CA has filed a lawsuit to recover US$14.9 million in legal defense fees paid for Sanjay Kumar, its former chief executive officer, who was sentenced Nov. 2 to 12 years in prison on securities fraud-related charges.
Judge Stephen A. Bucaria of the Nassau County Supreme Court in New York, on Wednesday approved an attachment order covering several pieces of Kumar's property to pay for the claim should CA win its lawsuit. The attachment order covers a house in Upper Brookville, New York, a 1999 57-foot Azimu boat, two Ferrari cars, a Land Rover, a Volvo, banks accounts, and US$9 million that CA says company founder Charles Wang owes Kumar.
"It is our position that as a result of his criminal conviction, Mr. Kumar is not entitled to indemnification for legal costs," said Dan Kaferle, senior vice president for CA worldwide public relations.
CA, formerly Computer Associates International, is also working with U.S. government investigators to recover "ill-gotten gains," Kaferle said.
Jack Cooney, Kumar's lawyer, didn't immediately return a phone call seeking comment on the CA lawsuit.
Kumar was sentenced to the prison term and an US$8 million fine on obstruction of justice and securities fraud charges.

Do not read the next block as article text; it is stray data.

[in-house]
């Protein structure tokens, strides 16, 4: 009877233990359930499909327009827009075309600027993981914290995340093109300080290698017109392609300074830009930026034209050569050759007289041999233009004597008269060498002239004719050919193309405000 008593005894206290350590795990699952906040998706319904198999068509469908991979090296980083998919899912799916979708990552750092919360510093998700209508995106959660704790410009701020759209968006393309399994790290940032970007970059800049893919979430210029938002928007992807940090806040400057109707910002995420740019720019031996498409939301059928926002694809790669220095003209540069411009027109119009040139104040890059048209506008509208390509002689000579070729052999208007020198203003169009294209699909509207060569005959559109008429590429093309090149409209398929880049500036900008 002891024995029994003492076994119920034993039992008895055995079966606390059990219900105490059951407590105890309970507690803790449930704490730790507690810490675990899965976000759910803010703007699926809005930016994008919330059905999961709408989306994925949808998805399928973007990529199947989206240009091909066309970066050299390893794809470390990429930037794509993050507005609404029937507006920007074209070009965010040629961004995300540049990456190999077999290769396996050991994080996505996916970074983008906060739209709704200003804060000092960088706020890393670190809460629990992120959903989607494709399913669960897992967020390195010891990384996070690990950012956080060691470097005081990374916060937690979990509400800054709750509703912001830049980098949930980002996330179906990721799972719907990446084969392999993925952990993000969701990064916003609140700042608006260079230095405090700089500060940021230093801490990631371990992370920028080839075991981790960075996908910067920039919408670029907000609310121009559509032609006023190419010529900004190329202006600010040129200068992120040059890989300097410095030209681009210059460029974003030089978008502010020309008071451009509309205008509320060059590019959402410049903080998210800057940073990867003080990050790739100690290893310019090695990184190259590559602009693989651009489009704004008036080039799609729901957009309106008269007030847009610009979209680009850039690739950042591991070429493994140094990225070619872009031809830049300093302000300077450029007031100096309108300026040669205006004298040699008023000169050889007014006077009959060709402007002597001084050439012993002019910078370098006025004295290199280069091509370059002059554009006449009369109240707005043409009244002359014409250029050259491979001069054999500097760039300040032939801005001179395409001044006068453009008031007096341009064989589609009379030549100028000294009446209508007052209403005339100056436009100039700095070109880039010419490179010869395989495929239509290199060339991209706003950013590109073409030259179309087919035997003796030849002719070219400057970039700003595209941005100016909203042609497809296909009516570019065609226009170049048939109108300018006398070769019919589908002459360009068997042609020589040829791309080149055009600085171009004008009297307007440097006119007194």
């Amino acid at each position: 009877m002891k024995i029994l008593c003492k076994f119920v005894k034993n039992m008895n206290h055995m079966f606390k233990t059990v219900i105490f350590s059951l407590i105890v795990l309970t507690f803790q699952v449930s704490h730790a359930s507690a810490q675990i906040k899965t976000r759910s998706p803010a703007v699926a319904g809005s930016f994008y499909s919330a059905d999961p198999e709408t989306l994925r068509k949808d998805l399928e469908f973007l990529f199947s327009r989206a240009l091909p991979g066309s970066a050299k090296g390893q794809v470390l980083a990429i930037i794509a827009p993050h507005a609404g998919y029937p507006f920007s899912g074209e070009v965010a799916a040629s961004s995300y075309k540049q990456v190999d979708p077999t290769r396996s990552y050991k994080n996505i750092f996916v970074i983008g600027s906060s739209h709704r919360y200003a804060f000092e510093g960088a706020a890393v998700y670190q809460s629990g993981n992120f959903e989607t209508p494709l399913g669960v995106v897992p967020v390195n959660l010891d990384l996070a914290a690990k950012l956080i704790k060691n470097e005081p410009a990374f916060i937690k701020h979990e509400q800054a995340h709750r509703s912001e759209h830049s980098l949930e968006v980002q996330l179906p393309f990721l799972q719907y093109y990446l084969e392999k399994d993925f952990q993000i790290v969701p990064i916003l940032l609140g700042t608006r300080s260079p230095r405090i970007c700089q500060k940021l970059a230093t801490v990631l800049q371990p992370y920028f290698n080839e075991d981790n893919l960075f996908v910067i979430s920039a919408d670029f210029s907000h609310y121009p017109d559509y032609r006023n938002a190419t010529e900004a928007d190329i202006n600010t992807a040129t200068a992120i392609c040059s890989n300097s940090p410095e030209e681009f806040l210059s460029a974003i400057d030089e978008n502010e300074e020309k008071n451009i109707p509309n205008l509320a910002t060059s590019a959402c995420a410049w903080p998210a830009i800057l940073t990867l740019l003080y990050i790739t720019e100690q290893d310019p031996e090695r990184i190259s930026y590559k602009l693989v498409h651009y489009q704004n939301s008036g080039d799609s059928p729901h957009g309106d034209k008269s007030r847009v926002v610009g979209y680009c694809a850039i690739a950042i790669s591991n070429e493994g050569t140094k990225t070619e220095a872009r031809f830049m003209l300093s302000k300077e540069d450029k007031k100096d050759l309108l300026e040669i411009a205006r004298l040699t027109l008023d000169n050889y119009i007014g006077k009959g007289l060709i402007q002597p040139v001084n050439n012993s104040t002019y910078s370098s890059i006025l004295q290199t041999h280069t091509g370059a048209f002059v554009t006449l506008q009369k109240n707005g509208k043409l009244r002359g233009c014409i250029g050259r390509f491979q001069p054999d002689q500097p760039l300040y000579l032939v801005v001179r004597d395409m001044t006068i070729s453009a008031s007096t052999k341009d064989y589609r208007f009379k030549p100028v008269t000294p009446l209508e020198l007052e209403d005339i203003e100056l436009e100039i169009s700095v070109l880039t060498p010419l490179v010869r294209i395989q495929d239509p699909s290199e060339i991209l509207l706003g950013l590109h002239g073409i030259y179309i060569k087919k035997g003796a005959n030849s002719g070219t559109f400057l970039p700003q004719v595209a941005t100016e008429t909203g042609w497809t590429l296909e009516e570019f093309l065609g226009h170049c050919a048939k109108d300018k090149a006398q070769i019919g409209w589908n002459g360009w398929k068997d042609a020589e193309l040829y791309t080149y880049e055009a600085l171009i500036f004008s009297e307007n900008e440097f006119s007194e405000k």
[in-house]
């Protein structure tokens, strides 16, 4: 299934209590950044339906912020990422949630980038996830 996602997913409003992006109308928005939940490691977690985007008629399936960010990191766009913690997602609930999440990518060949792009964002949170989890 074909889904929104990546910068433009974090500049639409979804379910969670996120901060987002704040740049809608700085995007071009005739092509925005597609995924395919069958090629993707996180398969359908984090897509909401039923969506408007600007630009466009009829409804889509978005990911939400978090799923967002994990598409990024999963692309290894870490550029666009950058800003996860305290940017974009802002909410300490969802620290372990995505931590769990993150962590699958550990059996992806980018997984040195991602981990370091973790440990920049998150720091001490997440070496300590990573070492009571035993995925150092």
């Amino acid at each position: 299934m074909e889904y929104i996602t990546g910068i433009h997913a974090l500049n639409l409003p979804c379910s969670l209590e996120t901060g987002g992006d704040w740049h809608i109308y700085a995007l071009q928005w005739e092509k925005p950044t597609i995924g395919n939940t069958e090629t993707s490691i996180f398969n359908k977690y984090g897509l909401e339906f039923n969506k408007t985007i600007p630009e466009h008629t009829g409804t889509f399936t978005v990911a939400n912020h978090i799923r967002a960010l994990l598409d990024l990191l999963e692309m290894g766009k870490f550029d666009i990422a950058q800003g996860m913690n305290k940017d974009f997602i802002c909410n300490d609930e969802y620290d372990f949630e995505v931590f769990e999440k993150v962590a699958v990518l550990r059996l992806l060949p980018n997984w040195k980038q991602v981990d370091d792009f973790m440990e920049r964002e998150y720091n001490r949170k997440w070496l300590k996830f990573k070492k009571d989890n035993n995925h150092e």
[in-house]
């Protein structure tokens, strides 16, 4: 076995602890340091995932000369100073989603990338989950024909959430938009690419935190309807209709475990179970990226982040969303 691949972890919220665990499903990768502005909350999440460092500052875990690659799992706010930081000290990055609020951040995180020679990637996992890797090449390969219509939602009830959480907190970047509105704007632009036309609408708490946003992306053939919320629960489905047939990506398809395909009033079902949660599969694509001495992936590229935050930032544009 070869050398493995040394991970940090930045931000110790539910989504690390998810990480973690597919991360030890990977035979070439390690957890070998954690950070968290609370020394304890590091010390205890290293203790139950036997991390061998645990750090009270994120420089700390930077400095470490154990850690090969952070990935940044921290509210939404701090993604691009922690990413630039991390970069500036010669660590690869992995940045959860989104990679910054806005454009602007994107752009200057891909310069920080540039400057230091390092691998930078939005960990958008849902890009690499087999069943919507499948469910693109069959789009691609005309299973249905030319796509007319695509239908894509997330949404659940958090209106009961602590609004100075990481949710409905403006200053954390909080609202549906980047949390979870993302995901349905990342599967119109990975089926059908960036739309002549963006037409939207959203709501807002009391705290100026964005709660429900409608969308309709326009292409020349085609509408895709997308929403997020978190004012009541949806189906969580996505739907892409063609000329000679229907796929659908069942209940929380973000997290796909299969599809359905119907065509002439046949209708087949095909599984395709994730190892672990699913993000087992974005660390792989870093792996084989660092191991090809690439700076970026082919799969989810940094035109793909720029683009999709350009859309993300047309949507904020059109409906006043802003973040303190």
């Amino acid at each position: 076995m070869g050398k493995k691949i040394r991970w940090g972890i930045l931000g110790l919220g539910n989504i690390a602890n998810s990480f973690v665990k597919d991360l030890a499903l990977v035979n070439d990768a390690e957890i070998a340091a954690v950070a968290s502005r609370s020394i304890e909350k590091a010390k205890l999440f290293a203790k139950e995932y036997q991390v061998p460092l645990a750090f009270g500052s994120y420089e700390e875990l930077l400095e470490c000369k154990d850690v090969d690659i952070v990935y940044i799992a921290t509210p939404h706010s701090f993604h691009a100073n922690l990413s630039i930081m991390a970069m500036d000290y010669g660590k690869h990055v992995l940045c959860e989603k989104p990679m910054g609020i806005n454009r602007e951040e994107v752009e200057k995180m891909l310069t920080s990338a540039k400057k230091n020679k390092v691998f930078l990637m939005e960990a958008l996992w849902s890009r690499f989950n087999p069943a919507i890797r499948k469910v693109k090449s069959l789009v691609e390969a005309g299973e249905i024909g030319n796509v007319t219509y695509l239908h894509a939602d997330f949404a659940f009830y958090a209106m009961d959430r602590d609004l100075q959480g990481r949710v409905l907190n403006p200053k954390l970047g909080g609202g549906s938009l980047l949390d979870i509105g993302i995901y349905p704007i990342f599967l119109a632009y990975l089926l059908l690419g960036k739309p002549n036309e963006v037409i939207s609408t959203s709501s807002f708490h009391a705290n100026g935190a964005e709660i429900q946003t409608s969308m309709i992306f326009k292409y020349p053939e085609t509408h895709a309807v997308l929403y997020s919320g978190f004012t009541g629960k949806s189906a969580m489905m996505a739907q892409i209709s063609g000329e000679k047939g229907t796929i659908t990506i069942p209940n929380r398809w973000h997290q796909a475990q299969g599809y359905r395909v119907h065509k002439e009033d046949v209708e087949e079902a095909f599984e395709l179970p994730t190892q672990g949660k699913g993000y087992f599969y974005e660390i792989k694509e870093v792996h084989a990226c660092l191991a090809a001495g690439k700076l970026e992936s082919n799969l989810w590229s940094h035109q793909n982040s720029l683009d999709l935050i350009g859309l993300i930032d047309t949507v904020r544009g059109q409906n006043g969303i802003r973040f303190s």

Kumar and Stephen Richards, the company's former worldwide sales head, both pleaded guilty after they were accused of fraudulent accounting practices, including falsely reporting hundreds of millions of dollars in revenue for licensing agreements during fiscal quarters in which the deals had not yet been finalized.
In early 2000, CA signed a US$44.5 million license deal with a nearly insolvent customer in which it had an ownership stake, according to court records. It then back-dated the contract so it could be recorded in the prior quarter. In the next quarter, CA reversed the revenue in its internal records but did not publicly restate its results.